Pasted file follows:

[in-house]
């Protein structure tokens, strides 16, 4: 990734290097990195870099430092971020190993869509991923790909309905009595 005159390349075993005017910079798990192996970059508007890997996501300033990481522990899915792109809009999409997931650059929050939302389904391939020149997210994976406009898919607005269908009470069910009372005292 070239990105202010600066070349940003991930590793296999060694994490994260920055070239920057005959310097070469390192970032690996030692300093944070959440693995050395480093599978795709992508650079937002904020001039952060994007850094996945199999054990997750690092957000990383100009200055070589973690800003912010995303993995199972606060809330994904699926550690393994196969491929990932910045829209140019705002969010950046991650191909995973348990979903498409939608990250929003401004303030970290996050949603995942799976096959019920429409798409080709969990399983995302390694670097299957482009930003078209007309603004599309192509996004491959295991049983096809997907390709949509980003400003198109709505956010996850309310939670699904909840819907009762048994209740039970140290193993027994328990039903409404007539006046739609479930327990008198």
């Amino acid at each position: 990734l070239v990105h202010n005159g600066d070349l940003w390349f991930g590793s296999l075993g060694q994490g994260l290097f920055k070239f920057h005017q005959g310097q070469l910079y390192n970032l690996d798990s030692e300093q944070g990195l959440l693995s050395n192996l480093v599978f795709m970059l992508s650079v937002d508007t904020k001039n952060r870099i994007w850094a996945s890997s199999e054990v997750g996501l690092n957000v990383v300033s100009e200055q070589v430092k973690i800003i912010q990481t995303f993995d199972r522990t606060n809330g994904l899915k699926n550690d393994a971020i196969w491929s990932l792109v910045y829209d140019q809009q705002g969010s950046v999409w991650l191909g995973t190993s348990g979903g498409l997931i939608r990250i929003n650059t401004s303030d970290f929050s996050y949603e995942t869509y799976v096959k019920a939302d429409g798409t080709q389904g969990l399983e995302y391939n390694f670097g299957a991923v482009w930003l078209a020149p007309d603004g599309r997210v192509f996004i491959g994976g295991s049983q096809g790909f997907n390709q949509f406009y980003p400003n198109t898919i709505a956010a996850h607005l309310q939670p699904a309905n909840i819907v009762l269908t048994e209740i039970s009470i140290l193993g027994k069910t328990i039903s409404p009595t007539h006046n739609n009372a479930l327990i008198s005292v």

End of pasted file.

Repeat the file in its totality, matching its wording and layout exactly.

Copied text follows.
[in-house]
């Protein structure tokens, strides 16, 4: 990734290097990195870099430092971020190993869509991923790909309905009595 005159390349075993005017910079798990192996970059508007890997996501300033990481522990899915792109809009999409997931650059929050939302389904391939020149997210994976406009898919607005269908009470069910009372005292 070239990105202010600066070349940003991930590793296999060694994490994260920055070239920057005959310097070469390192970032690996030692300093944070959440693995050395480093599978795709992508650079937002904020001039952060994007850094996945199999054990997750690092957000990383100009200055070589973690800003912010995303993995199972606060809330994904699926550690393994196969491929990932910045829209140019705002969010950046991650191909995973348990979903498409939608990250929003401004303030970290996050949603995942799976096959019920429409798409080709969990399983995302390694670097299957482009930003078209007309603004599309192509996004491959295991049983096809997907390709949509980003400003198109709505956010996850309310939670699904909840819907009762048994209740039970140290193993027994328990039903409404007539006046739609479930327990008198």
């Amino acid at each position: 990734l070239v990105h202010n005159g600066d070349l940003w390349f991930g590793s296999l075993g060694q994490g994260l290097f920055k070239f920057h005017q005959g310097q070469l910079y390192n970032l690996d798990s030692e300093q944070g990195l959440l693995s050395n192996l480093v599978f795709m970059l992508s650079v937002d508007t904020k001039n952060r870099i994007w850094a996945s890997s199999e054990v997750g996501l690092n957000v990383v300033s100009e200055q070589v430092k973690i800003i912010q990481t995303f993995d199972r522990t606060n809330g994904l899915k699926n550690d393994a971020i196969w491929s990932l792109v910045y829209d140019q809009q705002g969010s950046v999409w991650l191909g995973t190993s348990g979903g498409l997931i939608r990250i929003n650059t401004s303030d970290f929050s996050y949603e995942t869509y799976v096959k019920a939302d429409g798409t080709q389904g969990l399983e995302y391939n390694f670097g299957a991923v482009w930003l078209a020149p007309d603004g599309r997210v192509f996004i491959g994976g295991s049983q096809g790909f997907n390709q949509f406009y980003p400003n198109t898919i709505a956010a996850h607005l309310q939670p699904a309905n909840i819907v009762l269908t048994e209740i039970s009470i140290l193993g027994k069910t328990i039903s409404p009595t007539h006046n739609n009372a479930l327990i008198s005292v």